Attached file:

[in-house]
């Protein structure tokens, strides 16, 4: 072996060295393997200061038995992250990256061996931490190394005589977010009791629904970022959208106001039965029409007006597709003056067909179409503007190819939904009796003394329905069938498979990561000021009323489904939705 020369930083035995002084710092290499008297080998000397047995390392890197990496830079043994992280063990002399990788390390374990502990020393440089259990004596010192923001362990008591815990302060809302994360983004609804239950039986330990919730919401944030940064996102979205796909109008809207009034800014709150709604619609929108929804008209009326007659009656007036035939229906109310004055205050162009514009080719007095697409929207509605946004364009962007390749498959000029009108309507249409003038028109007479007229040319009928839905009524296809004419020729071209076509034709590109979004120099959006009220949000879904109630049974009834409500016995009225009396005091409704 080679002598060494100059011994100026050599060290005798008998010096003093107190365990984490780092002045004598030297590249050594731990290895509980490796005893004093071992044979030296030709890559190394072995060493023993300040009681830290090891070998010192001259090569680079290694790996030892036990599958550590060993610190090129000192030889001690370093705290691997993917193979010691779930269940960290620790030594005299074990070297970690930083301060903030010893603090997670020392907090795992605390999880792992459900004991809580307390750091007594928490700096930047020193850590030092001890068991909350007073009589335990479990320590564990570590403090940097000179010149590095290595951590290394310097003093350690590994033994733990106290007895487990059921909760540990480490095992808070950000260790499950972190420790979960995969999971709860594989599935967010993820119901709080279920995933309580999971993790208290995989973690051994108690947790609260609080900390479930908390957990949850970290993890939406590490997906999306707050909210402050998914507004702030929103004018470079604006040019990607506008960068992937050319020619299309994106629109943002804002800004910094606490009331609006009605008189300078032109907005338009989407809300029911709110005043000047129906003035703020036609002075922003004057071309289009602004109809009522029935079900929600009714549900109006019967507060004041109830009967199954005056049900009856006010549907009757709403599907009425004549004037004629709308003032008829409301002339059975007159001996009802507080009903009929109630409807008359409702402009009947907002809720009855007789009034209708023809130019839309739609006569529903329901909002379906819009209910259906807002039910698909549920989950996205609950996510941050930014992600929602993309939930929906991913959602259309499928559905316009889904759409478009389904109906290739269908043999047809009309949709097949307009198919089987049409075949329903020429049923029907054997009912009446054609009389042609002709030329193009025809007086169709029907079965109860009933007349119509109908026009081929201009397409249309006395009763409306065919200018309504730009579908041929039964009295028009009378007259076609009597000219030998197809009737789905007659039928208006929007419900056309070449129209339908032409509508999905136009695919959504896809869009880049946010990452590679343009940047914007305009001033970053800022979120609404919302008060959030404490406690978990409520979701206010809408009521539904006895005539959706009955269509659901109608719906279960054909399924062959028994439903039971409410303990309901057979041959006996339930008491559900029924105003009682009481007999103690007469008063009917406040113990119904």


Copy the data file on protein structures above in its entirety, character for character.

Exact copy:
[in-house]
């Protein structure tokens, strides 16, 4: 072996060295393997200061038995992250990256061996931490190394005589977010009791629904970022959208106001039965029409007006597709003056067909179409503007190819939904009796003394329905069938498979990561000021009323489904939705 020369930083035995002084710092290499008297080998000397047995390392890197990496830079043994992280063990002399990788390390374990502990020393440089259990004596010192923001362990008591815990302060809302994360983004609804239950039986330990919730919401944030940064996102979205796909109008809207009034800014709150709604619609929108929804008209009326007659009656007036035939229906109310004055205050162009514009080719007095697409929207509605946004364009962007390749498959000029009108309507249409003038028109007479007229040319009928839905009524296809004419020729071209076509034709590109979004120099959006009220949000879904109630049974009834409500016995009225009396005091409704 080679002598060494100059011994100026050599060290005798008998010096003093107190365990984490780092002045004598030297590249050594731990290895509980490796005893004093071992044979030296030709890559190394072995060493023993300040009681830290090891070998010192001259090569680079290694790996030892036990599958550590060993610190090129000192030889001690370093705290691997993917193979010691779930269940960290620790030594005299074990070297970690930083301060903030010893603090997670020392907090795992605390999880792992459900004991809580307390750091007594928490700096930047020193850590030092001890068991909350007073009589335990479990320590564990570590403090940097000179010149590095290595951590290394310097003093350690590994033994733990106290007895487990059921909760540990480490095992808070950000260790499950972190420790979960995969999971709860594989599935967010993820119901709080279920995933309580999971993790208290995989973690051994108690947790609260609080900390479930908390957990949850970290993890939406590490997906999306707050909210402050998914507004702030929103004018470079604006040019990607506008960068992937050319020619299309994106629109943002804002800004910094606490009331609006009605008189300078032109907005338009989407809300029911709110005043000047129906003035703020036609002075922003004057071309289009602004109809009522029935079900929600009714549900109006019967507060004041109830009967199954005056049900009856006010549907009757709403599907009425004549004037004629709308003032008829409301002339059975007159001996009802507080009903009929109630409807008359409702402009009947907002809720009855007789009034209708023809130019839309739609006569529903329901909002379906819009209910259906807002039910698909549920989950996205609950996510941050930014992600929602993309939930929906991913959602259309499928559905316009889904759409478009389904109906290739269908043999047809009309949709097949307009198919089987049409075949329903020429049923029907054997009912009446054609009389042609002709030329193009025809007086169709029907079965109860009933007349119509109908026009081929201009397409249309006395009763409306065919200018309504730009579908041929039964009295028009009378007259076609009597000219030998197809009737789905007659039928208006929007419900056309070449129209339908032409509508999905136009695919959504896809869009880049946010990452590679343009940047914007305009001033970053800022979120609404919302008060959030404490406690978990409520979701206010809408009521539904006895005539959706009955269509659901109608719906279960054909399924062959028994439903039971409410303990309901057979041959006996339930008491559900029924105003009682009481007999103690007469008063009917406040113990119904």